Tag Archives: Syriac tradition

Christ’s victory in the Cross

Crucifixion Georges RouaultIn the Syriac Christian tradition the Cross of Jesus is known as a bridge that connects us to new life and the promise, the glory of the kingdom. The Lord Himself is the gate that let’s us into our eternal home. The gate is also the saving wood of his cross. This is part of His I AM –the personal mission given to Him by God the Father. Those who live and pray in the Syriac theological tradition (the Syriac Church or the Maronite Church) know that after the feast of the Exaltation of the Holy Cross the Church’s Liturgy counts the Sundays in this manner: “3rd Sunday after the Holy Cross.” It is an acknowledgement of this pivotal feast of the Paschal Mystery. The Church keeps us focussed on the beauty and victory of the Cross of Jesus. What does divine revelation and the teaching of the Fathers reveal to us? The Victorious and Life-giving sacrifice of the Cross “is the sign of all that is good, coming from Christ the Lord: the gospel, the sacraments, new life, his shield of protection, as well as the sign of his final victory.”

The sainted deacon and hymn-writer Saint Ephrem (fourth century) speaks of “the Cross as the new Tree of Life, mystically describes the branches of the Tree of the Cross as the arms of a mother who picks-up her children to nourish them with the fruits – the sacraments – from the bosom of her branches. Christ himself, through his saving cross has become for us this Tree of Life; the Luminous Sign of our victory over death through the life-giving graces of the Father’s nurturing Spirit.”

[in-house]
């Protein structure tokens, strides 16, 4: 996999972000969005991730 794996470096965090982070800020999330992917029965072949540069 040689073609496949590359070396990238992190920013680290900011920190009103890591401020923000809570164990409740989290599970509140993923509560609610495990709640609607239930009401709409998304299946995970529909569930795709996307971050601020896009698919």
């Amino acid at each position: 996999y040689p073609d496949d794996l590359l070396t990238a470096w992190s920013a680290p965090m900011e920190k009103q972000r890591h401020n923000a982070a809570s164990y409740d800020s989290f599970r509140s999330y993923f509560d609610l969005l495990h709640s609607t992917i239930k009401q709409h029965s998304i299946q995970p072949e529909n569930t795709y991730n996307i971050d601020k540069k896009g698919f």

Paolo Dall’Oglio reported killed by Islamic rebels in Syria

The Reuters news agency, and several other agencies are reporting, though not the Holy See as yet, that Al-Qaeda-linked rebels in Syria killed Jesuit Father Paolo Dall’Oglio, 59, who was kidnapped on 29 July.

Pope Francis mentioned his name at Mass on the feast of Saint Ignatius of Loyola on 31 July.

For the past 30 thirty years Father Dall’Oglio has been leading a religious and cultural life at the Monastery of Saint Moses (Deir Mar Musa). The Monastery and its community was known to be an interfaith center devoted to Muslim-Christian friendship. Rebuilding this 6th century but abandoned monastery was Father’s and his small community’s attempt at preserving Syrian Christian establishments. One of the stunning pieces of Syrian religious patrimony Dall’Oglio preserved was an 11th century fresco of the Last Judgment.

Father Dall’Oglio was ordained as a Syrian Catholic priest; he spoke Arabic and studied Islamic theology and philosophy. His doctoral studies and writing at the Gregorian University concentrated on the virtue of hope in Islam.

Father was expelled from Syria in 2012, though he would sneak back into the country from time-to-time.

More recently his voice has been heard in calling for the deposition of the Syrian President Bashar al-Assad and some Islamist rebel groups.

Eternal memory.

Father Franҫois Mourad, Syrian monk, killed

Fr Franҫois Mourad.JPG

Father Franҫois Mourad, 49, a Syrian monk, was killed on June 23, during a raid on the Franciscan monastery of Saint Anthony of Padua in Ghassanieh, a predominantly Christian village in the district of Jisr al-Shughur in the province of Idlib, near the border with Turkey.